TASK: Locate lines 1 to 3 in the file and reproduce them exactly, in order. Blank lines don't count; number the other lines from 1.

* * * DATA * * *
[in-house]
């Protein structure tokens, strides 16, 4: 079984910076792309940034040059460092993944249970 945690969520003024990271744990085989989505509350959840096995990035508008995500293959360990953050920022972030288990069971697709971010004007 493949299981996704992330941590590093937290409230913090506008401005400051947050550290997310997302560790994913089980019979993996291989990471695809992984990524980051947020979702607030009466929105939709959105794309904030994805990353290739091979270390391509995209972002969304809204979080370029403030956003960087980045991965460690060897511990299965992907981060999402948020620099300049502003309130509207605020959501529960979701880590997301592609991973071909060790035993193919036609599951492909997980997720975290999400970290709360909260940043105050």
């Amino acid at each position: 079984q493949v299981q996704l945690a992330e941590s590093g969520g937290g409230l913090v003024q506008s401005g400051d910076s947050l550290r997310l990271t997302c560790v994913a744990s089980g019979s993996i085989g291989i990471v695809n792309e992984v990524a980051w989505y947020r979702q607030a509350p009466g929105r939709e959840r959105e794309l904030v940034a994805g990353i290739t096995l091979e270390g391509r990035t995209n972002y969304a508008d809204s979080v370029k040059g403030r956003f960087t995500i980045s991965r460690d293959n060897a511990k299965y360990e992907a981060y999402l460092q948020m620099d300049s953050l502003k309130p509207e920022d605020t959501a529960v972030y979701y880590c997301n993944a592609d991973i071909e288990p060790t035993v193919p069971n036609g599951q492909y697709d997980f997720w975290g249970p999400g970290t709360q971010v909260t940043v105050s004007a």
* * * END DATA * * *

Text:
[in-house]
């Protein structure tokens, strides 16, 4: 079984910076792309940034040059460092993944249970 945690969520003024990271744990085989989505509350959840096995990035508008995500293959360990953050920022972030288990069971697709971010004007 493949299981996704992330941590590093937290409230913090506008401005400051947050550290997310997302560790994913089980019979993996291989990471695809992984990524980051947020979702607030009466929105939709959105794309904030994805990353290739091979270390391509995209972002969304809204979080370029403030956003960087980045991965460690060897511990299965992907981060999402948020620099300049502003309130509207605020959501529960979701880590997301592609991973071909060790035993193919036609599951492909997980997720975290999400970290709360909260940043105050």
């Amino acid at each position: 079984q493949v299981q996704l945690a992330e941590s590093g969520g937290g409230l913090v003024q506008s401005g400051d910076s947050l550290r997310l990271t997302c560790v994913a744990s089980g019979s993996i085989g291989i990471v695809n792309e992984v990524a980051w989505y947020r979702q607030a509350p009466g929105r939709e959840r959105e794309l904030v940034a994805g990353i290739t096995l091979e270390g391509r990035t995209n972002y969304a508008d809204s979080v370029k040059g403030r956003f960087t995500i980045s991965r460690d293959n060897a511990k299965y360990e992907a981060y999402l460092q948020m620099d300049s953050l502003k309130p509207e920022d605020t959501a529960v972030y979701y880590c997301n993944a592609d991973i071909e288990p060790t035993v193919p069971n036609g599951q492909y697709d997980f997720w975290g249970p999400g970290t709360q971010v909260t940043v105050s004007a």